By on January 15, 2010

The smoking tease...

When we first saw the slide pictured above at Chrysler’s five-year plan, we jumped on it as the only seemingly positive bit of news coming out of that deeply depressing 7-hour presentation. We should have known better. Today Chrysler is reminding us why it always pays to be cynical about everything that comes out of the mouths and powerpoint slides of our friends in the industry: buying into the hype always makes you look like an idiot down the road. Jeep CEO Michael Manley brings the inevitable letdown to the Toledo Blade.

We have no plans at the moment for diesel Jeeps in North America, although one of the things I’ve learned in this business is to never say never. I wouldn’t rule it out, but specifically on Nov. 4, we were commenting on diesel in Europe.

But hey, there will be more special edition Wranglers!

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13 Comments on “No Stop-Start Diesel Wrangler After All...”

  • avatar

    I wish auto manufacturers would just stop teasing me with their light-duty diesel product announcements that either get cancelled or aren’t coming to NA!

  • avatar

    I wouldn’t buy a new Wrangler unless it had a diesel. But I can understand if the particular diesel they’re developing wouldn’t meet US emissions regs w/o adblue, which is a royal pain in the ass.

  • avatar

    All I can figure is that every time somebody in the USA says “We’re going to offer a Diesel option…” a squad of goons from Sacramento is dispatched within a few days do go decapitate a horse or something. The frequency with which Diesel announcements are later retracted point to this sole logical conclusion.
    It is a wonder that VW, and to a lesser extent Mercedes (and their former proxy Chrysler) have been able to bring any oil-burners to market since the 1990s around here. VW’s thugs must have way more FU than CARB’s.

  • avatar

    All I can figure is that every time somebody in the USA says “We’re going to offer a Diesel option…” a squad of goons from Sacramento is dispatched within a few days do go decapitate a horse or something.
    They’re from Texas, and their mission is to prevent big-truck owners from ever switching to a more fuel-efficient diesel powertrain.

  • avatar

    Helloooooo……ChryCo?  Real life buyer here.  Love my Wrangler, want a new one, but can’t abide by the horendous fuel economy – makes me feel like a piggy.  Was holding out for one more model year to see if the diesel JK would finally happen.  Thanks for the advance warning – now I can stop waiting and go buy something less cool but more fuel efficient from one of your competitors.



  • avatar

    Amen brothers……one of the main reasons my current ride, xc70, is not a grand Cherokee, previous ride…like my previous 4 jeeps.  This type of management is front and center one of the biggest issues..Ford and GM seem to have seen the light??

  • avatar
    William C Montgomery

    This is asinine, every Jeep should be a diesel.  However, I don’t understand the need for a stop-start diesel.  Gassers I can understand but you can idle a diesel engine for hours on a timbal full of oil [exaggeration for effect].  It seems like a lot of added complexity and expense for insignificant improvements in efficiency (3-5% claimed improvement would be about 1 mpg — and I don’t believe the claim).  Jeep should just focus on getting reliable diesels in their inefficient SUVs and claim the 25%-33% mpg improvement over gasoline before trying to get fancy with stop-start.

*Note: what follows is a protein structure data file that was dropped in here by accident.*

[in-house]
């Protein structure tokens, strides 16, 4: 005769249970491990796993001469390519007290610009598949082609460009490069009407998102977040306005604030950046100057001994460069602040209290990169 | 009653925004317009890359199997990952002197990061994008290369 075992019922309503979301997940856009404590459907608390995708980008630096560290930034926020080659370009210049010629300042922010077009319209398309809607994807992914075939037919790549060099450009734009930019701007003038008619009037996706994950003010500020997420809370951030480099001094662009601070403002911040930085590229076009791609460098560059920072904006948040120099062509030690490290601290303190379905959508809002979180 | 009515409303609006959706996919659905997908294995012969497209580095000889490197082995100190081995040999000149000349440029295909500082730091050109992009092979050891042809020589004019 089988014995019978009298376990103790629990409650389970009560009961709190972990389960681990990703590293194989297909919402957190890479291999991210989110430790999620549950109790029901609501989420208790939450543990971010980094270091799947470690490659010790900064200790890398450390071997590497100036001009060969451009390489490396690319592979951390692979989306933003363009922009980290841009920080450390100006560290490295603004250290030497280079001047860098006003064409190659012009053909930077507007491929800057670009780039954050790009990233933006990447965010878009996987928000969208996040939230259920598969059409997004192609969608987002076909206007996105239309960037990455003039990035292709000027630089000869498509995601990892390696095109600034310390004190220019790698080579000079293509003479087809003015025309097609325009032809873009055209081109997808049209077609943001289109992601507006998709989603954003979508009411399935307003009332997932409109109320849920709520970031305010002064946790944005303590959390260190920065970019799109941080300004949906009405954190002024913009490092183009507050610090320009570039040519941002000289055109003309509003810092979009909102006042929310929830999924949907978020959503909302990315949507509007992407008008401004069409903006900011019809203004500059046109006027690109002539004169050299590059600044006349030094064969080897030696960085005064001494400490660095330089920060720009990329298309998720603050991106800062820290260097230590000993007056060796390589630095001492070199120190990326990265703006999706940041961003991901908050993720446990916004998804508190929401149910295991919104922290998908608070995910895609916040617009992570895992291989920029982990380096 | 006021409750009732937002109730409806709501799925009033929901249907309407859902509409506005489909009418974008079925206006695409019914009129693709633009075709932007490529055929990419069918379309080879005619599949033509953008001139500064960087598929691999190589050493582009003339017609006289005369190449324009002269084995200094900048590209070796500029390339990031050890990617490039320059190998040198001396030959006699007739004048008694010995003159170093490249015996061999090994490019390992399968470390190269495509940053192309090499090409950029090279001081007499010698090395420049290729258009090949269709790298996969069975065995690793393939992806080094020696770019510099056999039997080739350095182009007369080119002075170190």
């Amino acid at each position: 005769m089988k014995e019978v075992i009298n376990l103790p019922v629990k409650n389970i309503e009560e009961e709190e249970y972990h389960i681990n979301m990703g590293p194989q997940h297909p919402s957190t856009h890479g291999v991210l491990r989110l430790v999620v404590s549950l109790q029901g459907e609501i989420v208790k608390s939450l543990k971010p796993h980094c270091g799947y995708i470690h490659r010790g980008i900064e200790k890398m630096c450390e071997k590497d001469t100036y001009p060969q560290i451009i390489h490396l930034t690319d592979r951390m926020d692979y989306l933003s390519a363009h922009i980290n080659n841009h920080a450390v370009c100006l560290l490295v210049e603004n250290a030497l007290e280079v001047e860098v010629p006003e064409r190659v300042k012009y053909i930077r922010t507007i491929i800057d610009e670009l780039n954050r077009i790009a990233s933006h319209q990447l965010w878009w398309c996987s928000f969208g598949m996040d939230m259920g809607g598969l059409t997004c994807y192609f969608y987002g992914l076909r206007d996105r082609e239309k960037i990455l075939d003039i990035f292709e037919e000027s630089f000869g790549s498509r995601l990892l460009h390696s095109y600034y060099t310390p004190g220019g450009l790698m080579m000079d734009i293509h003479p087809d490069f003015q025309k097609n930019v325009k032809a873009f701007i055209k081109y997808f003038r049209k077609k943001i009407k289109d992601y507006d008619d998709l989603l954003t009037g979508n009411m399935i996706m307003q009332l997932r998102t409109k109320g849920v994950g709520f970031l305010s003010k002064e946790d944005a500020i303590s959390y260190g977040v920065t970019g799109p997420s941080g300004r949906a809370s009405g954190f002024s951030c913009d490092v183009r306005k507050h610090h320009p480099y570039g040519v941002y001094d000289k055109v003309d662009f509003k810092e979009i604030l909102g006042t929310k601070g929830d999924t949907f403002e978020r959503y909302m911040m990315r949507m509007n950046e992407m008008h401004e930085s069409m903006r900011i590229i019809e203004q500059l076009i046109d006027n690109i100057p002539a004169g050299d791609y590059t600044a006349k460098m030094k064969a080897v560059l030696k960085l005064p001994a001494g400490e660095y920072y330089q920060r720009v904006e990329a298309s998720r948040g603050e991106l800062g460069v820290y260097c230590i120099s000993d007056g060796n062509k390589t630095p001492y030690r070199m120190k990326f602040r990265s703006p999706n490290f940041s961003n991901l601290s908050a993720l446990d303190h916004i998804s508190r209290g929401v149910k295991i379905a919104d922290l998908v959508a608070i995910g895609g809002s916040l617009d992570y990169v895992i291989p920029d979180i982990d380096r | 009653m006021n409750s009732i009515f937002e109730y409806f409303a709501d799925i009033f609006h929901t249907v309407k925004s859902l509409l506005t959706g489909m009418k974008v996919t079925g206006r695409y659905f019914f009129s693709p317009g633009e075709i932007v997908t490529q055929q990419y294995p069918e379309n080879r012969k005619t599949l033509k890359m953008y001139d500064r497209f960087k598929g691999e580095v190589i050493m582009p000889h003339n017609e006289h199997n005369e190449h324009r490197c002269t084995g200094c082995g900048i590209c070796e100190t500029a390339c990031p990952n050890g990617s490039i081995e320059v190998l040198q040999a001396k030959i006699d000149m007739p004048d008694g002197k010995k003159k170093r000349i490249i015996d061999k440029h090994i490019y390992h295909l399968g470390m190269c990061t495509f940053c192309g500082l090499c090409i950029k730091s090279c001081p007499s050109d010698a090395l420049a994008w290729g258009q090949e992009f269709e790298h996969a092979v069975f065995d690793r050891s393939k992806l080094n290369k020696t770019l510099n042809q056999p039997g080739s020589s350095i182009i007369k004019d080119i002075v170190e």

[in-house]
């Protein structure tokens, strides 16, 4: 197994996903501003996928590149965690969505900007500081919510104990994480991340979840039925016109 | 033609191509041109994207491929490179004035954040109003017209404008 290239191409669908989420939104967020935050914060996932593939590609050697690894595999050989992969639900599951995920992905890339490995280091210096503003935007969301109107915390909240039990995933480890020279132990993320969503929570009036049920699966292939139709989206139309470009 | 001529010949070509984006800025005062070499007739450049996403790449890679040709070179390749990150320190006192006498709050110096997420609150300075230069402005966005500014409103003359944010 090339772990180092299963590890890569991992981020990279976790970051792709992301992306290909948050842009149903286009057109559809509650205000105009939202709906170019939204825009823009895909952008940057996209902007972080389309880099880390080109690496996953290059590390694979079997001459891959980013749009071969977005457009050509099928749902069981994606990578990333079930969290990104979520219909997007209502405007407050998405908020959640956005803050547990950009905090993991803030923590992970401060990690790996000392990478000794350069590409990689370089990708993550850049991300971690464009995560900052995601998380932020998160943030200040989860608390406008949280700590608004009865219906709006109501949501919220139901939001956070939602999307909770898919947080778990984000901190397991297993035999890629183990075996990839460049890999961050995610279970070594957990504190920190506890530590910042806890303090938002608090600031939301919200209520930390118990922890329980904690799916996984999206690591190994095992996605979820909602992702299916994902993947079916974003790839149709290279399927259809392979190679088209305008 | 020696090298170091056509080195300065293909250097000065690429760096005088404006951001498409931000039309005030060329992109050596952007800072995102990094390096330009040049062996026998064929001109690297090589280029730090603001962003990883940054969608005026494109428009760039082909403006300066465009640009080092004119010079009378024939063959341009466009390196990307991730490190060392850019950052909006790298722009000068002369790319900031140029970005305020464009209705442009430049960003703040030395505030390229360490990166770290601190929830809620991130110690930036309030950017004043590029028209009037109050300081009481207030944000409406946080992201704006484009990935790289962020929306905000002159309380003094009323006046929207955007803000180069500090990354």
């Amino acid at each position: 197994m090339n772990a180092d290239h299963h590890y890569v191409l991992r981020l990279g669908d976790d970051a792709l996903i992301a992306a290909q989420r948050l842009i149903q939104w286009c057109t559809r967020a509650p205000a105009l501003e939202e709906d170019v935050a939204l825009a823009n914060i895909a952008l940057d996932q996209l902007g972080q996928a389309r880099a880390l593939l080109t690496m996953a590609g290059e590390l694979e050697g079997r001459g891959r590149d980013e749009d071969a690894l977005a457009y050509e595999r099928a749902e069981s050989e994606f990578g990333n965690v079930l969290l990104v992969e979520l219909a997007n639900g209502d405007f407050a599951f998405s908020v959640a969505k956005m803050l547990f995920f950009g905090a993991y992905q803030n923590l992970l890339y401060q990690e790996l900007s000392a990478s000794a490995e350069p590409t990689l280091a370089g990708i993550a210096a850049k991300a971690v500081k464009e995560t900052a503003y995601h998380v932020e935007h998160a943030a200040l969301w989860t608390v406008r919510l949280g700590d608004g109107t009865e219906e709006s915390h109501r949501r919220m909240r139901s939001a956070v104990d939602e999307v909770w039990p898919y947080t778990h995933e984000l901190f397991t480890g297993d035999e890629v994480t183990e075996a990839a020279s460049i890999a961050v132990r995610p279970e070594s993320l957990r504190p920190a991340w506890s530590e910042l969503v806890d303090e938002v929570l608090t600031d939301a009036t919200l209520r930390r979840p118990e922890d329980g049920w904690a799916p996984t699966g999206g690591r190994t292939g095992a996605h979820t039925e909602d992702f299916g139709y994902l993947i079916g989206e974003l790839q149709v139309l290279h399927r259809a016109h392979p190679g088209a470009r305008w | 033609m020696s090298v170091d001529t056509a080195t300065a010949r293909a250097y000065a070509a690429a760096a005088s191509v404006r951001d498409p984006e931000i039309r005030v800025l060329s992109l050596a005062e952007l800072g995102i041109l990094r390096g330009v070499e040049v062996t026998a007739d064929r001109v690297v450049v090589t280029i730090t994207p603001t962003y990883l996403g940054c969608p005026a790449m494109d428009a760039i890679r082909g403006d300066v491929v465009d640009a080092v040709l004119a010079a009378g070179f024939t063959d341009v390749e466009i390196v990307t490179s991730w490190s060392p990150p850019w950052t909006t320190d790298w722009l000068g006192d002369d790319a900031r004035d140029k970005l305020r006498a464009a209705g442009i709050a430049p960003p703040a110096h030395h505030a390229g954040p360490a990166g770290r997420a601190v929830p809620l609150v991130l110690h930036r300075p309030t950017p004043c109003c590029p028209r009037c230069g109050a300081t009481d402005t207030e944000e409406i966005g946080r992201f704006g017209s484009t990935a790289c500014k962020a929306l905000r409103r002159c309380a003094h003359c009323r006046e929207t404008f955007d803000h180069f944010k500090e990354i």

• avatar
    William C Montgomery

    Chuck, did I see you posting on I, Cringely earlier today?

  • avatar

    I see that the 3.8 is going to be replaced by the Pentastar V6. That’s a very good thing. But the Wrangler and the whole Jeep lineup should be getting diesels as well. Oh and that Gladiator pickup thing. If I were Sergio I’d have greelighted that yesterday.

  • avatar

    Diesels that meet USEPA 2010:
    expensive, fussy, and lost a lot of their fuel economy due to emission controls
    if there’s a conspiracy against diesels, it’s in the US govt not the auto companies

    • 0 avatar

      ^ What he said. The cost to make these engines compliant hurts their ability to sell in any volume. Plus, the last two Jeep diesel experiments were hardly a success, and based on that experience, I doubt they are chomping at the bit to try again.

      I’ll also second the “fussy” argument – diesels used to be almost completely indifferent to fuel quality, but thanks to the magic of High Pressure Common Rail fuel systems, they are now super sensitive to overall fuel quality and especially debris. Unless you are filtering out particles down as low as 2-3 microns, you are basically running liquid sandpaper through the injectors. 

    • 0 avatar

      You’re obviously plenty knowledgable about this stuff, but I am not buying the conclusion.  VW makes emissions-compliant diesels and still gets major fuel economy advantages vs gas.  It can be done (and should be done).

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